Wednesday, May 17, 2006

No such thing as a stupid question

I have three Gifted and Talented World History sections. You can always tell the differece in ability on test day. No, I don't mean by looking at the test average (though you can tell from that too). You can tell just by the questions they ask DURING the test.

From my 1st section, not a peep. They did not ask a single question during the entire test. From my second section, here is a list of questions asked during today's test:

What does annex mean? (asked twice by two different students within minutes of each other, mispronounced both times)

What is a bottleneck? (asked twice by two different students)

What do you mean by labor relations?

What do you mean by western nations? (asked twice by the same student)

What do you mean by modernization? (asked twice by two different students)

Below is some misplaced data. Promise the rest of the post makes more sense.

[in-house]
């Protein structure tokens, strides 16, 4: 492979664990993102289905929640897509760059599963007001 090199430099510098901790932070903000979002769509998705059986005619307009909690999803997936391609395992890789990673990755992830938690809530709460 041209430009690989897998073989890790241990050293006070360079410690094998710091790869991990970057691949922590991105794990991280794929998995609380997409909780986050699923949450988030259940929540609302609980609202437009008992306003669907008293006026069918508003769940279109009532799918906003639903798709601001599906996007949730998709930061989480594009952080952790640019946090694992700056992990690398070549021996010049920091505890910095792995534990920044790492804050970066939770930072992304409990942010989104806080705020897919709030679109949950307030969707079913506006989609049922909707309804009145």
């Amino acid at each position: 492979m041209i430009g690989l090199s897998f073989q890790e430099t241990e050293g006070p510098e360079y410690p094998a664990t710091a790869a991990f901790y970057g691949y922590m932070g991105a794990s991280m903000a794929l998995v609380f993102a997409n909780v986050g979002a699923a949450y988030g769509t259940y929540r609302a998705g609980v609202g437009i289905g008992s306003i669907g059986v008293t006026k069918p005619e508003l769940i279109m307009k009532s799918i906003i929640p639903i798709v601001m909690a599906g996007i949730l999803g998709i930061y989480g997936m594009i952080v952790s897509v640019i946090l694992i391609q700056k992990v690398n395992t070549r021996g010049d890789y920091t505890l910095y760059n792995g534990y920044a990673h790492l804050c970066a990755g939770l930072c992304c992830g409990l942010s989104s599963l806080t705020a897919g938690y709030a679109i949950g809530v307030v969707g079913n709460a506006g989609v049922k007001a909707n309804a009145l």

Where do we put the test when we're finished (not only had I told them specifically at the beginning of class what they should do, but we have had the exact same procedure all year long. It has never changed.)

I shouldn't complain. This is what I get paid to do. I just mean to point out that I think there is a great difference in student knowledge and in ability to use context clues and elimination. Incidentally, when my 11th grade AP students take a test, I refuse to clarify questions or terms for them since they can't ask for help on the AP exam. Sometimes the wording on the AP exam includes some sophisticated vocabulary, but I don't mind. If they are consistently reading their textbooks and outside reading, they should be learning new words all the time. Where do people get the idea that reading skills are only important in English?

Okay, this has taken a detour quickly so I'll wrap up here.